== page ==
Carolinian – Campus News
Issue: 3/4/02

Leap of Faith
By Stephen Cook and John Ayers

Sarah Bolton, Virginia Frazell and Raechel Kowalski woke to an inferno in the early morning hours of Feb. 15.

Flames were already spreading through the Campus Walk apartments where the three UNCG students shared a suite when Frazell woke abruptly around 2:30 a.m.

“I was shaken awake by my roommate,” said Frazell, senior. “She had to literally shake me to get me up. We had time to go in the living room. The first thing I noticed was that the entire balcony was a flame of red.”

“I remember seeing the blinds catch on fire and that caught the hanging plant on fire. Then the blinds fell,” said Bolton. “The whole corner was just one big blob of fire.”

The trio headed for the door leading to the breezeway as their primary escape route. Frazell opened the door, revealing the smoldering staircase and letting thick smoke into the apartment.

“I touched the handle and it wasn’t hot, so I thought we could get out,” said Kowalski.

“We went to the door; I opened it, slammed it shut and said ‘We’re not going out there’,” said Frazell.

“The smoke was thick and I remember seeing some red. The flames were wrapping around from the balcony along the breezeway to where the door was,” said Bolton.

The three girls retreated to Virginia’s room and shut the door behind them. Bolton called 911 on her cell phone while Frazell jammed a towel over the crack of the door and Kowalski punched out the screen of Virginia’s window.

“I told [Bolton and Kowalski] we were jumping. It was not a question,” said Frazell.

A number of patrons at Hugo’s, a nearby bar, were hanging out inside when they realized the neighboring Campus Walk building was on fire. Two patrons, Ronnie Buchanan and Mike Kirnodle, rushed to the scene and attempted to alert those inside of the fire.

When they saw Kowalski, Bolton, and Frazell through the open third story window Buchanan and Kirnodle said they urged the girls to jump. They instructed the girls to climb out and hang down as far as they could before letting go of the window ledge.

Buchanan and Kirnodle tried to catch the girls as they dropped from their open window. Frazell’s feet caught on a small ledge on the side of the building, and she missed those who tried to catch her below.

“When she let go, she slid two stories and her feet caught the bricks sticking out,” said Donna Frazell, Virginia’s mother. “She flipped over the person trying to catch her and broke her collarbone, a rib, her foot, and sprained her other foot.”

“I was lying there and people kept saying, ‘Get up!'” said Frazell. “But I said, ‘No, I’m not moving. This hurts.”

Bolton and Kowalski came through with only minimal scrapes and bruises on their arms.

“If it was not for [Buchanan and Kirnodle] we wouldn’t have jumped,” said Kowalski.

“We were definitely hesitating and they had to coax us out,” said Bolton. “People have said that we are so brave and they don’t know if they could have done it. I just tell them that they would have done the same thing.”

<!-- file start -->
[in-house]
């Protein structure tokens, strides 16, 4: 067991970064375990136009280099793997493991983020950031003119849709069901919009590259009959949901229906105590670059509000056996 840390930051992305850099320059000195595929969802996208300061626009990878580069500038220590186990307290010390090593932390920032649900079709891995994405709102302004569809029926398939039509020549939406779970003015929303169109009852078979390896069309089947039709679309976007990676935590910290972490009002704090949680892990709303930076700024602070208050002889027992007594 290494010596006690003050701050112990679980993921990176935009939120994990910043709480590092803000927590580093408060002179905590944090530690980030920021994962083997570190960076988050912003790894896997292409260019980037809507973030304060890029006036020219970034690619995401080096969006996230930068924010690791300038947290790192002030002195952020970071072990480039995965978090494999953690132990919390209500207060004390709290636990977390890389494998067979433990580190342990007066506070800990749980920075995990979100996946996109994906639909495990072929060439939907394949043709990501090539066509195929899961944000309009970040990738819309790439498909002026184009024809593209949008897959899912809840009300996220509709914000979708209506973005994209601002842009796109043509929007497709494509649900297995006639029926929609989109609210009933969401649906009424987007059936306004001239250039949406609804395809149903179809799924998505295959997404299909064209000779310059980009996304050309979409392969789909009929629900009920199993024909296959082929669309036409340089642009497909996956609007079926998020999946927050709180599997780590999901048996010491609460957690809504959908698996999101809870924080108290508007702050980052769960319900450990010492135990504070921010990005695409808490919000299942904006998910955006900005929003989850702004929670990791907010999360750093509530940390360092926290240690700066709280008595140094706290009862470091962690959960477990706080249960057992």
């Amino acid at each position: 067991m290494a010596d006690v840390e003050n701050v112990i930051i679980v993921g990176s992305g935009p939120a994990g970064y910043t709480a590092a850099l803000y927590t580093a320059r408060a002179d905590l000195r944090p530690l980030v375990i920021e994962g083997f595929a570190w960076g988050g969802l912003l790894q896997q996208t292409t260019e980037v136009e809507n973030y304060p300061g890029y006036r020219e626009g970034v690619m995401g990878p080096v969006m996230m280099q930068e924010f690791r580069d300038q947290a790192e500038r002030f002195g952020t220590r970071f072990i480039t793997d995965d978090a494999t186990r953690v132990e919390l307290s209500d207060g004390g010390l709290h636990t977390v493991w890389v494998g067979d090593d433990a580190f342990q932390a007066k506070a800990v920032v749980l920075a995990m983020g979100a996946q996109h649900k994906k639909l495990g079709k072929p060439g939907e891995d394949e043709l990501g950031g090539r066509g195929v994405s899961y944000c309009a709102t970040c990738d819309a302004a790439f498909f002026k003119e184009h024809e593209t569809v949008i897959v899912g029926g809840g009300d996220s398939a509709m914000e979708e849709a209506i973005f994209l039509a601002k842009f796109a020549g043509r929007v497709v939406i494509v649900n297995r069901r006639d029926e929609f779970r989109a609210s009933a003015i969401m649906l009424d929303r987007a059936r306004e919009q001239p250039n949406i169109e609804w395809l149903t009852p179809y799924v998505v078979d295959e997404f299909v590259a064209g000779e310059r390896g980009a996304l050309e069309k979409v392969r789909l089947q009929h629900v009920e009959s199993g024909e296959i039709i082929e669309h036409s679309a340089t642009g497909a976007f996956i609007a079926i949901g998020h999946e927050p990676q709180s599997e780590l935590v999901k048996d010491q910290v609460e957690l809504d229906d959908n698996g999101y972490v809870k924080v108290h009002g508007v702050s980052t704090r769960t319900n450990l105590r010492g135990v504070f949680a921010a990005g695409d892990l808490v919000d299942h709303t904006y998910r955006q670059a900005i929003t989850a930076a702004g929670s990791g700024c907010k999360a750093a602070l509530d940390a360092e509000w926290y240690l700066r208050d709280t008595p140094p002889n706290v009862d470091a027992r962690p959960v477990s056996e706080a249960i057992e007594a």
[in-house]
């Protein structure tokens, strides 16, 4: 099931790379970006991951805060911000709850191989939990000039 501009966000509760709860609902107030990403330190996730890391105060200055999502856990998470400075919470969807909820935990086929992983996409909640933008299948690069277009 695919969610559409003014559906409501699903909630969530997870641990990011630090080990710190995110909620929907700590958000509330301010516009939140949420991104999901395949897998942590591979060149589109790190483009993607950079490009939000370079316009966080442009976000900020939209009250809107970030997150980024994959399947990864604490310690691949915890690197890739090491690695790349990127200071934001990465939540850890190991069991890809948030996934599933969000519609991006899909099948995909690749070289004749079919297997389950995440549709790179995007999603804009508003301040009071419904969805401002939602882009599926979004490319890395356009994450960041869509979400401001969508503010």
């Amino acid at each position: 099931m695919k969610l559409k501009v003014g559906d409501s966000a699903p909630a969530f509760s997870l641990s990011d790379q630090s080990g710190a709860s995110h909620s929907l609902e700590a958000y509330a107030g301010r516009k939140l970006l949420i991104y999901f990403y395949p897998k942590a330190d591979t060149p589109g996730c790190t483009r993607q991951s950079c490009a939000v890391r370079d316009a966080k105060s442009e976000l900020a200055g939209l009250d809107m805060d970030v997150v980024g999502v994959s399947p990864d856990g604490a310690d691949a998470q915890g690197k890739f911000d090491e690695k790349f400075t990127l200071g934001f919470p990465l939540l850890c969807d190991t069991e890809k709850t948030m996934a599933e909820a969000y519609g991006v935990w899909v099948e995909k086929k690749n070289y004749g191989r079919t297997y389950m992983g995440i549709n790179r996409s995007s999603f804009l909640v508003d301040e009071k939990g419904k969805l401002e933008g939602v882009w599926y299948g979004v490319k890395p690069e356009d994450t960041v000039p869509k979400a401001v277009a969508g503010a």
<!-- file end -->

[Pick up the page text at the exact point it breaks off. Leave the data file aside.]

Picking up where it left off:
Frazell said she and her roommates kept two cats in their room.

“One of them used to sleep with me,” said Frazell. “Before I jumped I heard the kitten scratching the door.”

“Just the silence,” said Frazell when asked what she remembered about the fire. “It was very quiet. The only thing I heard was Raechel and Sarah talking.”

“I kept screaming, ‘Oh my God,'” said Kowalski. “I don’t think you have time to be scared. Your survival instinct kicks in and it’s just, ‘Find a way out. Find a way out’.”

Once out of the building the girls could see what they had just escaped.

“I was in just complete disbelief to see so much fire. The building was on fire, and there was a whole line of fire surrounding the building because the bushes were burning too,” said Kowalski.

Only after they escaped the fire did the girls begin to realize what was happening, said Bolton.

“We were crying. I was trying to give Raechel support because her cats were still inside,” said Bolton. “We were thinking, ‘That’s everything we have. That’s everything we own in there.'”

“I didn’t care about my belongings. I just wanted my cats,” said Kowalski.

Frazell said memories of the fire won’t go away.

“Now, the rustling of wind bothers me,” said Frazell. “I keep reaching for things and I realize I can’t have them because I realize they’re gone.”

But Frazell said she had guidance through the ordeal.

“There were definitely angels there,” said Frazell. “The things I received back were my cross, guardian angel, a ring my grandmother gave me and my Bible. They were all of significant Christian value to me.”

“I do not hate her at all,” said Frazell of Janet Louise Danahey, the woman charged with setting the Campus Walk fire. “I feel sorry for her that she has hurt so many people and changed so many lives.”

Frazell said she found it difficult to deal with the steady stream of gifts from friends and strangers.

“It’s so easy just to give things,” said Frazell. “It’s much harder to receive.”

The fire did effect one good change, said Frazell.

“I’ve almost completely quit smoking now.”